RIGA - Taking into account social and cooperation partner viewpoints and proposals on social insurance contributions and personal income tax breaks, Latvia’s Finance Ministry has drawn up an alternative proposal for labor tax reform, reports Nozare.lv.
The Finance Ministry proposes maintaining personal income tax at 24 percent, reducing it to 23 percent in 2015 and 22 percent in 2016. The ministry also suggests reducing employee social insurance contributions from 11 percent to 10.5 percent, and employer social insurance contributions from 24.09 percent to 23.59 percent. In addition, the ministry proposes increasing tax breaks for dependants to 116 lats (165.7 euros) to improve the demographic situation in Latvia and raising the non-taxable minimum from 45 lats to 53 lats.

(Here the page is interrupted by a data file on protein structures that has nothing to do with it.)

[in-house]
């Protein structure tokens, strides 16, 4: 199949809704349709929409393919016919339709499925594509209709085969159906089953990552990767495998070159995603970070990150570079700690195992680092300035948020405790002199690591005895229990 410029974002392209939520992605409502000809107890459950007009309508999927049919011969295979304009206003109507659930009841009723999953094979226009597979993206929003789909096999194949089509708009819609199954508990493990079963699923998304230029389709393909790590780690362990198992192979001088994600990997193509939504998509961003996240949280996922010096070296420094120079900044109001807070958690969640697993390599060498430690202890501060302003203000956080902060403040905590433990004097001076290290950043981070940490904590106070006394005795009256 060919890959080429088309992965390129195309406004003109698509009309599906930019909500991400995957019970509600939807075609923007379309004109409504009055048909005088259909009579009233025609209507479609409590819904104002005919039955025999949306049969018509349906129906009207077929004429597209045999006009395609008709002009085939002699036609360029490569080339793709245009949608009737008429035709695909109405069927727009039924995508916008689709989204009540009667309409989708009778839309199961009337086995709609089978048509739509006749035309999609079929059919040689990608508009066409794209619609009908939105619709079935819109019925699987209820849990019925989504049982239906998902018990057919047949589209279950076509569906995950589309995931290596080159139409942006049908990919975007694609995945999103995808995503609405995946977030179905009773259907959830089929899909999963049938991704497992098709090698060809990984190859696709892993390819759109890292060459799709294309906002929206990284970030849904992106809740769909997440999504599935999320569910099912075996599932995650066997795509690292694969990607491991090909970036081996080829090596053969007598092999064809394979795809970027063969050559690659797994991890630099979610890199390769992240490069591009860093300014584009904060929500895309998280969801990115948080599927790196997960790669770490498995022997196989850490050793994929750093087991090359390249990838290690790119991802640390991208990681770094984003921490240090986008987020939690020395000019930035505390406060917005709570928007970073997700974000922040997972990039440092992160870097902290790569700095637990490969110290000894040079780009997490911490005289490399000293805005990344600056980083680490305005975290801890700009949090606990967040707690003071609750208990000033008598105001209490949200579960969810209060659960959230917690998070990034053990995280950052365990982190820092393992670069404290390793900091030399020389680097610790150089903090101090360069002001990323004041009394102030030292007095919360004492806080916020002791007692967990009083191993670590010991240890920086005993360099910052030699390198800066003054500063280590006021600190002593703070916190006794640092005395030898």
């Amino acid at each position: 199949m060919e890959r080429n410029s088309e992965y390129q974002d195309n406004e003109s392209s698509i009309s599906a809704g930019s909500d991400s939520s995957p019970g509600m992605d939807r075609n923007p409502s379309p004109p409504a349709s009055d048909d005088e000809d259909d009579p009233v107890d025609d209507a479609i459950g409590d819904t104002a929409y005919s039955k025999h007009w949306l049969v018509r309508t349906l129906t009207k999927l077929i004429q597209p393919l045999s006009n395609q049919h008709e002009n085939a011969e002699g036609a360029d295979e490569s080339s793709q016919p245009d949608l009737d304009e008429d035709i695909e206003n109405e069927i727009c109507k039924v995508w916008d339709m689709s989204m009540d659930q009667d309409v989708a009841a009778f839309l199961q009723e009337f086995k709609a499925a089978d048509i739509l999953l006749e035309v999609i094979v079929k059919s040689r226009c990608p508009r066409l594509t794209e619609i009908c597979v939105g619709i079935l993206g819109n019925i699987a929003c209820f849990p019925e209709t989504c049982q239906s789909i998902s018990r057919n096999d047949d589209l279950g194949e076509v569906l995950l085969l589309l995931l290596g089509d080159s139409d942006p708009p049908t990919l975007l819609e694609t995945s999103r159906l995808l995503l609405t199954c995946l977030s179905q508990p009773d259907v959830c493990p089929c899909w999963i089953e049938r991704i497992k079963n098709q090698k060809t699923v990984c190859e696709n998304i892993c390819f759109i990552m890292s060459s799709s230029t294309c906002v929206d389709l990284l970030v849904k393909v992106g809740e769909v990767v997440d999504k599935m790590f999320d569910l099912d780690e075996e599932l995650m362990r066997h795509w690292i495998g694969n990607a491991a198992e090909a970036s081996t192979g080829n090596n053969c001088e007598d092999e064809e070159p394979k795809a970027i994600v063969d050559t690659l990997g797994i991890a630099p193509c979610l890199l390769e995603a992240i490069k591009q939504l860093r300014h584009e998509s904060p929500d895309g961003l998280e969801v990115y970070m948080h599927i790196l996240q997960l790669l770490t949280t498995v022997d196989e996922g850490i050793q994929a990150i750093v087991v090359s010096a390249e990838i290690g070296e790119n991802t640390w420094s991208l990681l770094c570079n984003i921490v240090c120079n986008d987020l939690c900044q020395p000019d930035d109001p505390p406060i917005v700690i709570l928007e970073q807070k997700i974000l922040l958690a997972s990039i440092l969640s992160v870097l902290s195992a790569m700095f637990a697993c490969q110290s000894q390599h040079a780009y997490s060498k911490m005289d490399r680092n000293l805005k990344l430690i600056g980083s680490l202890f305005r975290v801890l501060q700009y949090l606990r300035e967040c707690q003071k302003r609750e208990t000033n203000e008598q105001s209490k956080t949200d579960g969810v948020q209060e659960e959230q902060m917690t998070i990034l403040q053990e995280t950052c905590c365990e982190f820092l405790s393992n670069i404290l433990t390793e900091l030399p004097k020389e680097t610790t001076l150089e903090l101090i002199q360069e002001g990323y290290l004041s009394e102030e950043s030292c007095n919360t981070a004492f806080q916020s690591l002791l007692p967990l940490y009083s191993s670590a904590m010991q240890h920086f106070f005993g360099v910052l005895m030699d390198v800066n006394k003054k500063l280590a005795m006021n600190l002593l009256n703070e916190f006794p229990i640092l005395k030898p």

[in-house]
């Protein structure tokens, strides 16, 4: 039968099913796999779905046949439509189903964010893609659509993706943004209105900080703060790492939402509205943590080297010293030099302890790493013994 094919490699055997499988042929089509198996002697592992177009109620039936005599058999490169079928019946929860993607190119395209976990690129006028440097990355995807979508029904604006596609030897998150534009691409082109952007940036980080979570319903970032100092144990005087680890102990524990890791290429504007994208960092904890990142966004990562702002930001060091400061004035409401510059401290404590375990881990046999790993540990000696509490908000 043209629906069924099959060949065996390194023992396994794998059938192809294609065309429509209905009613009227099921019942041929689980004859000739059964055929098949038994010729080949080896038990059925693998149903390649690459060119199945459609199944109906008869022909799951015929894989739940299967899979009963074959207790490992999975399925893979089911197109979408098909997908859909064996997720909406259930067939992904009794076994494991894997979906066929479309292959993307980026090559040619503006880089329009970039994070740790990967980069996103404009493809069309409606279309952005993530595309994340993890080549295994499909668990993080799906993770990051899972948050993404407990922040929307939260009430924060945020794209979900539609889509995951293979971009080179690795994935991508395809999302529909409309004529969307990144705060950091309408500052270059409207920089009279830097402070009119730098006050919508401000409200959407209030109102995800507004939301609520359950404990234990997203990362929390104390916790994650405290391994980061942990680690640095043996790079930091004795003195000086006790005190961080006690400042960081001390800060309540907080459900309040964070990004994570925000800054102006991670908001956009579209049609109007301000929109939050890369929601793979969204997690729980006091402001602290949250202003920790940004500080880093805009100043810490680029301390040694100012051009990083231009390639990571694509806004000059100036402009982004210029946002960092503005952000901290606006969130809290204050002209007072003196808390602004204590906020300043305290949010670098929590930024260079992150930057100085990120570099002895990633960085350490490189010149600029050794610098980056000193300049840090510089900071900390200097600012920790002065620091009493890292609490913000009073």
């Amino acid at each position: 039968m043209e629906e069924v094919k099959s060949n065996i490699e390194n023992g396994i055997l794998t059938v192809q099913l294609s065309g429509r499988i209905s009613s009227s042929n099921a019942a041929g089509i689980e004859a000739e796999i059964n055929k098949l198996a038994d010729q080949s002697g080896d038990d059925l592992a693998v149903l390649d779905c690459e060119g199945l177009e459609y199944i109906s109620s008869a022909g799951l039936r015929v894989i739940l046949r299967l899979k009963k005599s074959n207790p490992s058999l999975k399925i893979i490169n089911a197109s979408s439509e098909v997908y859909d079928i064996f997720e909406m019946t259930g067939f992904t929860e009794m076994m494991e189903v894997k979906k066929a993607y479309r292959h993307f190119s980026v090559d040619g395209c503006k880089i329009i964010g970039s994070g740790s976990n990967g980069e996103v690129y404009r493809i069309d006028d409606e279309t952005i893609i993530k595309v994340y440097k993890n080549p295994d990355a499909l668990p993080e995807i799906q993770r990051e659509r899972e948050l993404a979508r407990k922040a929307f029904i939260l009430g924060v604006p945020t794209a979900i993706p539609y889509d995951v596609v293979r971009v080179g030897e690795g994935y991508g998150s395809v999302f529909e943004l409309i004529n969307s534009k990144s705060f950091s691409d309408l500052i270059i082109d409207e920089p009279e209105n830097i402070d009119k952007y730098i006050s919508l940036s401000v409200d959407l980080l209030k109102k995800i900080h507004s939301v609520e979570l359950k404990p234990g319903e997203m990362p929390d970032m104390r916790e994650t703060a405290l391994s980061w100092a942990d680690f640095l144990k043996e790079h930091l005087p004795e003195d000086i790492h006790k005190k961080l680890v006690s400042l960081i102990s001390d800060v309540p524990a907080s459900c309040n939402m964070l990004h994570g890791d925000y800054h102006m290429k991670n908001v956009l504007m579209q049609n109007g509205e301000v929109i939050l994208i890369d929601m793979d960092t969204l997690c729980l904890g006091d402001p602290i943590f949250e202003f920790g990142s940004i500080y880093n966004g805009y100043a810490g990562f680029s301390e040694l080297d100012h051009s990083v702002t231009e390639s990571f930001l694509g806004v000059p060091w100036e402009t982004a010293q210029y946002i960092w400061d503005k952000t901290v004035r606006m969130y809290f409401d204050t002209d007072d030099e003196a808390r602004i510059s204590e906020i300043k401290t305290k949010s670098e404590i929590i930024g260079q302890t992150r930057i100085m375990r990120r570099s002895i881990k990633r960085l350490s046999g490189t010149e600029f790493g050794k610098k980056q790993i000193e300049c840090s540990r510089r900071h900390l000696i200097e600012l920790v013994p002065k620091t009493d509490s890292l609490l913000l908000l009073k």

The non-taxable minimum will not be differentiated next year.
Keeping its promise to reduce the tax burden on labor and taking into social and cooperation partners’ stances, the Finance Ministry has come up with a proposal for reducing labor taxes in the same amount as previously planned. At the moment, most EU countries are increasing their tax burdens; Latvia is nearly the only one working on tax cuts, Finance Minister Andris Vilks said in a statement to the media.